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Illegal immigration: why eyes will be on Maryland this Election Day

Maryland's in-state tuition referendum is the only big-ticket illegal-immigration issue before voters this Election Day. How Maryland goes could influence other states – and Congress.

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“I would have predicted that question being defeated 60-40, at least,” says state Sen. Jim Brochin (D), who voted against the measure but hasn’t advocated for its defeat as a referendum. "I don’t think [opponents] anticipated the other side being able to make their case.”

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But organizers in favor of Question 4 have raised more than $1 million and built a coalition that includes labor unions, immigration advocates, the NAACP, and faith groups. That’s in contrast to the opposition – a handful of state lawmakers and dedicated grass-roots activists who, as one put it, “clearly don’t have Governor O’Malley hosting dinners for us and raising funds.”

Those opposed to the measure are hoping to make a national statement Tuesday.

“If we lose, it’s, ‘Everyone expected us to lose, because Maryland is such a liberal state,’ ” says Brad Botwin, an activist running Help Save Maryland, which opposes the measure. “If we win, and I’m hopeful that we’re going to, it really shows that this is a nonpartisan issue: cost and fairness to our own kids. College is not emergency health care. College is not K-12 [education]. This is discretionary, and they can pay their own way.”

But DREAM advocates, too, think that winning could be important beyond the state. State legislatures tend to pluck both pro- and anti-illegal immigration legislation from one another, says NSCL's Ms. Morse, citing other red-state legislatures' interest in Arizona’s hard-line immigration law. With the right restrictions and guidelines, Maryland's Question 4 could spread to other like-minded states, too, advocates add.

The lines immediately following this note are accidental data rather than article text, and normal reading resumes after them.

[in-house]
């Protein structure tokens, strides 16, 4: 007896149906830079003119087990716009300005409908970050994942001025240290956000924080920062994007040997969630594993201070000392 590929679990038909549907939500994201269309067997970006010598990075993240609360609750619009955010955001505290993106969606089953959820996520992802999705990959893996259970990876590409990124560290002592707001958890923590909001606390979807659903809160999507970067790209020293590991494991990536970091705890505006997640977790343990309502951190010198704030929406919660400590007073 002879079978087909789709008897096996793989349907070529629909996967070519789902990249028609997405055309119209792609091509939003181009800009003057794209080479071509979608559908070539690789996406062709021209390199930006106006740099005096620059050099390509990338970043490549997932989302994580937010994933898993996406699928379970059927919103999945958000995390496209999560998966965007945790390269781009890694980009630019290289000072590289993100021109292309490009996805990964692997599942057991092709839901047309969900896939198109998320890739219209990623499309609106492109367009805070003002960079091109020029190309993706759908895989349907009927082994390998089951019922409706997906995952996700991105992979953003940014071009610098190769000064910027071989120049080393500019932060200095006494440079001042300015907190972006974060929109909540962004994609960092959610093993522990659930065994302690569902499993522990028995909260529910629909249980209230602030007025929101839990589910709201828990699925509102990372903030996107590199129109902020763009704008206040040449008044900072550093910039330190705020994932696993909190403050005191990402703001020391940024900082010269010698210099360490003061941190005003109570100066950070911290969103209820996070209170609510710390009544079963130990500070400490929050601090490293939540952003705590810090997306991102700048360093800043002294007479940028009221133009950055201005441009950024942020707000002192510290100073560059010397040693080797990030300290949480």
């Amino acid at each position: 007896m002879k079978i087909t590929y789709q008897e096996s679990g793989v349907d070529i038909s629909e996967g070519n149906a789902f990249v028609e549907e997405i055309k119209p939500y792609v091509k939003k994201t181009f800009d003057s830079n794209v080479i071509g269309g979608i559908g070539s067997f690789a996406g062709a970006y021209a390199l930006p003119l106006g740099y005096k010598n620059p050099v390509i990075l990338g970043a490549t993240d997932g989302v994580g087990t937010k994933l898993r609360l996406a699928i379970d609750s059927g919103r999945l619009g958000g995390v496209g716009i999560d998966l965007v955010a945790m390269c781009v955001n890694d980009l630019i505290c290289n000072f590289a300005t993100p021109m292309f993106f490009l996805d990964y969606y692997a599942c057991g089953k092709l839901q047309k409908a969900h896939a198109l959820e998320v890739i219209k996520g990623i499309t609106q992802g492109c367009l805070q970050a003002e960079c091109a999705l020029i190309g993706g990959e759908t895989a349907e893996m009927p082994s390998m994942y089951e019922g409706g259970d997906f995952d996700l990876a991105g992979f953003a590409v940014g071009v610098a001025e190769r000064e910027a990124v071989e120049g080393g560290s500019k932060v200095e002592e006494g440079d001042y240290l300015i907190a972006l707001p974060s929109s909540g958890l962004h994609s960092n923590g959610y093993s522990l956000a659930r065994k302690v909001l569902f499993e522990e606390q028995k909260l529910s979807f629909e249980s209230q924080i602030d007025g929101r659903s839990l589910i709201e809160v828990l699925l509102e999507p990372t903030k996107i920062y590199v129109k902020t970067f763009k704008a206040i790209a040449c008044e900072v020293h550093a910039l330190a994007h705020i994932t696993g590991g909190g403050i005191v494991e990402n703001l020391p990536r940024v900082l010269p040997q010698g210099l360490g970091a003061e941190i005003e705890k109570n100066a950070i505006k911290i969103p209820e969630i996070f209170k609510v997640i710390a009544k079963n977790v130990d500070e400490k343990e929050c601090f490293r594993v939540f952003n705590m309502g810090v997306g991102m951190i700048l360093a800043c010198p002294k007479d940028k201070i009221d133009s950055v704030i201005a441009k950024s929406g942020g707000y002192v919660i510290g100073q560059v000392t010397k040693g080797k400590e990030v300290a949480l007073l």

The requirement that parents of illegal immigrants provide three years' back taxes “has been a novel introduction,” says Kristin Ford, a spokesperson for Educating Maryland’s Kids, which is organizing support for Question 4. “That was an intentional, politically strategic move to shore up more moderate and independent support, and we see that in how well we’re polling.”

What's more, with both presidential candidates promising to move on immigration early in their next term, affirmation of the DREAM concept at the state level could also signal to federal lawmakers that the politics of immigration may not be as toxic as they might otherwise appear.

“You could argue that members of both parties have been shying away from the issue,” says Ms. Martinez de Castro of La Raza.

The measure's victory also would reaffirm that while states from Maryland to Arizona are doing what they can on illegal immigration, they are often working at cross purposes and a comprehensive solution to illegal immigration is beyond their grasp.

“We want to be able to, with a victory, send a message to Congress – as a state, there are some things we can do,” says Ms. Ford, “but what we can’t do is give [undocumented immigrants] a path to citizenship, what we can’t do is protect them from deportation, what we can’t do is give them work permits.”

That, she notes, is the federal government's job alone.


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